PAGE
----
Approximately 1 in 8 U.S. women will develop invasive breast cancer over the course of her lifetime. Her risk nearly doubles if she has a first-degree relative who has been diagnosed with breast cancer. Why are women at such a high risk today compared to 50 years ago? A big reason is the many chemicals women are exposed to today such as false estrogens that mimic hormones in the breast tissue. An example of these are bisphenol-A (BPA) used in plastics including water bottles. Herbicides and pesticides that make their way into food as well as hormone laden meat, poultry and milk are all part of the problem. Being overweight or obese also raises the risk of breast cancer in postmenopausal women.
There’s a lot women can do to support their body and reduce their risk. The start is eating a well balanced whole food diet high in fruit and vegetable intake especially cruciferous veggies. Cruciferous veggies include broccoli, cauliflower, brussel sprouts and kale. In addition there are specific compounds that have been shown to lower risk including the following:
* Lignans-lignans are naturally occuring and are found in flax, sesame, sunflower and pumpkin seeds. Lignans can help protect the body by attaching to estrogen receptor sites providing the body protection from harmful estrogens. One study found that post-menopausal women who had the highest intake of lignans were 14 percent less likely to develop breast cancer than those with low intakes.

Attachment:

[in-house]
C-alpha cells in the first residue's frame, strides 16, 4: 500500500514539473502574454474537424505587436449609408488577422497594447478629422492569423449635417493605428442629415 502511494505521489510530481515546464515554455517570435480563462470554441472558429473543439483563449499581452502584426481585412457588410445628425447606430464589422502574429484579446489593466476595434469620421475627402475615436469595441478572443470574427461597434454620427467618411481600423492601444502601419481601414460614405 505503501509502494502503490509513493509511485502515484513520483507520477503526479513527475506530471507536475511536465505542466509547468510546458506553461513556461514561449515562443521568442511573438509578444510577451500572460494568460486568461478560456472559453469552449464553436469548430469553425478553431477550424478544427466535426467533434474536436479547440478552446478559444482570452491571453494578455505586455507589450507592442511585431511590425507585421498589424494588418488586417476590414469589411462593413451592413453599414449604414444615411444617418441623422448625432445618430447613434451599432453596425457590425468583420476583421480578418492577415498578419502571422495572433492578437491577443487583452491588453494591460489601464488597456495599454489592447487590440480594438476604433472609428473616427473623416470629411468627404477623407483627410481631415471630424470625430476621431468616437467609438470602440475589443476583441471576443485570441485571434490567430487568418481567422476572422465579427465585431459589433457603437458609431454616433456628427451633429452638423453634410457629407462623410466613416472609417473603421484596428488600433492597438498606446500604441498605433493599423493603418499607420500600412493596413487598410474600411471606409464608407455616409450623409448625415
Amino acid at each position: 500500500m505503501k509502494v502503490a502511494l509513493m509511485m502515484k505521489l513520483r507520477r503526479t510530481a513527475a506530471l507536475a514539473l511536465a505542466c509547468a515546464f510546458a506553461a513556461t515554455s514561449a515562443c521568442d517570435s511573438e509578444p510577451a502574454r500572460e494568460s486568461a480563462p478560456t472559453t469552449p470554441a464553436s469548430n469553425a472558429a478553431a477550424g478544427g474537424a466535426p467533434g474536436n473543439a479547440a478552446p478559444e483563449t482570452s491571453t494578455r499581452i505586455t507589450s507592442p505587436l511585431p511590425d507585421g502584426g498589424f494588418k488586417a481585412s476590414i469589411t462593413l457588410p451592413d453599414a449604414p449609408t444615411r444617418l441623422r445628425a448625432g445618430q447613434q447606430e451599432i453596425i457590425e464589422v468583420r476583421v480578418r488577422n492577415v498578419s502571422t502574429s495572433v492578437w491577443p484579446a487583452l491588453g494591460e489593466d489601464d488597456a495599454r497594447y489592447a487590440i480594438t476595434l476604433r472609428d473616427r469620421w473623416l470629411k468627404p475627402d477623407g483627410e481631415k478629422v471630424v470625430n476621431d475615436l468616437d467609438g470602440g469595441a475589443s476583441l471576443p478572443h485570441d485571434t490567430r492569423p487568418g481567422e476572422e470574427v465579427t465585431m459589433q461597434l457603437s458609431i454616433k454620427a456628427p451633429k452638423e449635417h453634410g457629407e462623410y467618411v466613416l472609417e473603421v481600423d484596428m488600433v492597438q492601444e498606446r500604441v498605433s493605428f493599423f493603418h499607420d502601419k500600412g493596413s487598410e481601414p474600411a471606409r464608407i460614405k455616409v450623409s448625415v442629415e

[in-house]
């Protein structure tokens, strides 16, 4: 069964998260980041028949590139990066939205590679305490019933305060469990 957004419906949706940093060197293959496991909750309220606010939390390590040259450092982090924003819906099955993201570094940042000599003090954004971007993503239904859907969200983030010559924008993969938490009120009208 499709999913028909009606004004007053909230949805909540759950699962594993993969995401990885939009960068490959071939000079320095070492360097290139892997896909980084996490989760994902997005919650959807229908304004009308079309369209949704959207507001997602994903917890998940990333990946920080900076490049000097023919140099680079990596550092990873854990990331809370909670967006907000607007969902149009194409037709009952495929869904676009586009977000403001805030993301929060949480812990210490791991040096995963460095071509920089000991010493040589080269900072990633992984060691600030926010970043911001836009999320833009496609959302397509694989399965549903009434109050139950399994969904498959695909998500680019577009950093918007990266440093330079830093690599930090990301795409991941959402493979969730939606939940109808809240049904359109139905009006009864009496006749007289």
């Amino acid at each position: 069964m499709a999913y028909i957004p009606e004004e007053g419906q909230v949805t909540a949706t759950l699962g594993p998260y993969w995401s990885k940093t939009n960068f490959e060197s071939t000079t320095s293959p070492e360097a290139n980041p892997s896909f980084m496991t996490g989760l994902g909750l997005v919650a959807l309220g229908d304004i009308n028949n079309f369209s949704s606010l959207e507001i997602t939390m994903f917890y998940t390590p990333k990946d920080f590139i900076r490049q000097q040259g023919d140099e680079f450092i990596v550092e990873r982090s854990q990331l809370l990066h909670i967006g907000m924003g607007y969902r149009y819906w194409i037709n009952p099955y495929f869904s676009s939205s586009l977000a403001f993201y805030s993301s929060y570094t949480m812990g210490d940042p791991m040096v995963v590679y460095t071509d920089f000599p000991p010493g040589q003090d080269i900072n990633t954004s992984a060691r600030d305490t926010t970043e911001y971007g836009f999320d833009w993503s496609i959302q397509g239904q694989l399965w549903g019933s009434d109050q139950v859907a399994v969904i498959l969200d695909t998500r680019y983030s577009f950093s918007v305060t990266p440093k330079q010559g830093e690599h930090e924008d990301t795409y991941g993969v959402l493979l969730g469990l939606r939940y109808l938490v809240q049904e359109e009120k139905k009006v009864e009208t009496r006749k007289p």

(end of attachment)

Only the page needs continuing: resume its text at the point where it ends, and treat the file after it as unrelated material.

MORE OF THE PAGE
Iodine-Americans have decreased their iodine consumption by 50 percent since the 1970’s. The main reason for this is a low salt diet. Iodine not only supports thyroid function, it also supports prostate, breast health and immune function. Those with an auto-immune disease want to be careful as to how much iodine they take in.
Vitamin D-research has shown Vitamin D can help protect the body from breast cancer. Vitamin D has been shown to decrease the risk of many forms of cancer including breast, uterine and ovarian cancer. The optimal blood level for Vitamin D is 50-80.